Miss­ing Bunga

The Compass - - OPINION -

I of­ten won­der why I still miss Bunga so many years af­ter mak­ing his ac­quain­tance.

Baby Boomers (47-66 years old) should have a clear mem­ory of him. How­ever, Gen Xers (28-46) and Mil­len­ni­als (12-27) not so much. There­fore, class is called to or­der.

Ge­og­ra­phy was one of the eight sub­jects I took in Grade 4 dur­ing the 1966-67 school year, the oth­ers be­ing arith­metic, English, lit­er­a­ture, spell­ing, read­ing, writ­ing and art. My ge­og­ra­phy text­book is in­deli­bly im­printed on my mem­ory. “Vis­its in Other Lands” was writ­ten by Wal­lace Wal­ter At­wood and He­len Goss Thomas. The dis­tinc­tive green cover de­picts a parade of chil­dren from var­i­ous eth­nic and cul­tural backgrounds spilling down across the sur­face of a styl­ized globe.

I can re­mem­ber as though it were yes­ter­day the very first para­graph in the book: “Bunga is a boy who is older than you would think from his size. He was 10 his last birthday, but he is only about as tall as you were at seven or eight. The rea­son he is so small is that he is a Negrito boy, and all the Negri­tos are small. If Bunga mea­sures five feet when he grows up, he will be taller than most of the Negrito men.”

The 219-page book also has chap­ters on Net­sook and Klaya in the far north, Su­van of the Steppe, Simba of the Congo, Pe­dro of the An­des, Ab­dul and Zakia in Egypt, Roshik and Moti in In­dia, Su­mai and Lota in China, and Erik and Inger in Nor­way, but none of these in­di­vid­u­als arouse such keen in­ter­est in me and ob­vi­ously oth­ers than Bunga the jun­gle boy. As some­one notes on the in­ter­net: “(Bunga) was the only char­ac­ter from school that ev­ery­one re­mem­bered.”

We even knew what Bunga looked like, be­cause Mar­jorie Quennell’s il­lus­tra­tion of him adorns the cen­tre of the first page.

The authors write about his for­est home: “The far-away land where Bunga lives is never cold. It is never even cool enough for Bunga to need any clothes. The weather is hot the year round, and there is a great deal of rain. Al­most ev­ery af­ter­noon a heavy shower soaks the ground and leaves the air feel­ing steamy. Of­ten there is thun­der and light­en­ing dur­ing the show­ers. At all times of year the weather in Bunga’s land is what we call ‘muggy,’ — warm and very damp.”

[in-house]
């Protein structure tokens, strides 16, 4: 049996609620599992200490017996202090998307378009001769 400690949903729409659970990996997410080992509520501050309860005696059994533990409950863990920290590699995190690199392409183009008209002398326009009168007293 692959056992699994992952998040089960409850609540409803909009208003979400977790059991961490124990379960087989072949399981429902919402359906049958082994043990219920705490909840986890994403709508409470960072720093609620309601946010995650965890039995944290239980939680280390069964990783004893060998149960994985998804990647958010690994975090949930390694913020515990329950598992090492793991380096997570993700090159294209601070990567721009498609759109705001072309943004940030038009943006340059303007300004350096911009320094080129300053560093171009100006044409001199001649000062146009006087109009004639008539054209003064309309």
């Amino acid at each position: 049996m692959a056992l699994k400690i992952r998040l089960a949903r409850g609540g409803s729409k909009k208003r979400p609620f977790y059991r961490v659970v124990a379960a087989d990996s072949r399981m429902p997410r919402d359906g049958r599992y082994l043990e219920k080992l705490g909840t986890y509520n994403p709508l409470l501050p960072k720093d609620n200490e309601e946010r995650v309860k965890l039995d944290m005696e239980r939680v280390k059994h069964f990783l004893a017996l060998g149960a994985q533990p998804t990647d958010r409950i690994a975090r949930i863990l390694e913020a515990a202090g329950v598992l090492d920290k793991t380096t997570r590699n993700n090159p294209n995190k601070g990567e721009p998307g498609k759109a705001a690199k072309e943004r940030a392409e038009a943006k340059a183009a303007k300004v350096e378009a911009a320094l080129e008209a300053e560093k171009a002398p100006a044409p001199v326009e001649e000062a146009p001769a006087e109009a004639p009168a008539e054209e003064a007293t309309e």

Ap­par­ently I am not alone in my pre­oc­cu­pa­tion —ob­ses­sion? — with Bunga. Wit­ness, for ex­am­ple, the many ref­er­ences to him on the In­ter­net.

Bet­ter still, a New­found­land poet, Carl Leggo, mem­o­r­al­ized Bunga, al­beit with a twist: “In grade four ge­og­ra­phy / I learned about Bunga / the Malaysian Pygmy / who ate yams, / but I never learned / what Bunga learned / about Carl the New­found­lan­der / who ate the tongues / of cod dipped / in milk, rolled / in flour, grilled, / light brown, crisp.”

The late Ray­mond Troke writes in Present, Miss! Mem­o­ries of School Days in Cupids, “It was a cu­ri­ous thing about Bunga. No mat­ter how good his eye­sight was when we were first handed the book, within a few days we de­cided he needed glasses.”

An­other New­found­lan­der, Tony Collins of Gan­der, writes about Bunga in a re­cent edition of The Tele­gram.

“For rea­sons not en­tirely un­der­stood,” he says, “this un­pre­sump­tu­ous vol­ume has left a deep and last­ing im­pres­sion on the pre­pubescent psy­ches of count­less school chil­dren.”

He mourns “those in­no­cent days of yes­ter­year.” Run­ning across the book while de­clut­ter­ing his base­ment, he “was over­come with a sense of nos­tal­gia.” The cover it­self “was enough to evoke a cas­cade of bit­ter­sweet mem­o­ries.”

Collins speaks for many Baby Boomers when he asks, but fails to an­swer, “how to ex­plain this pe­cu­liar hold that Bunga has had over us for so long?”

One of my re­grets is that my per­sonal copy of “Vis­its in Other Lands” dis­ap­peared over the years. I am un­able to contact the authors. Co-au­thor Wal­lace Wal­ter At­wood, an Amer­i­can ge­og­ra­pher and ge­ol­o­gist, was born in 1872 and died in 1949. And for sure He­len Goss Thomas is no longer with us.

I re­cently asked the pro­pri­etor of a sec­ond­hand book­store to keep his eyes open for it. His re­sponse was telling: “I could sell a hun­dred copies of that book if only I could get my hands on ‘ em!”

Bur­ton K. Janes lives in Bay Roberts. His col­umn ap­pears in The Com­pass ev­ery week. He can be reached at bur­tonj@nfld.net

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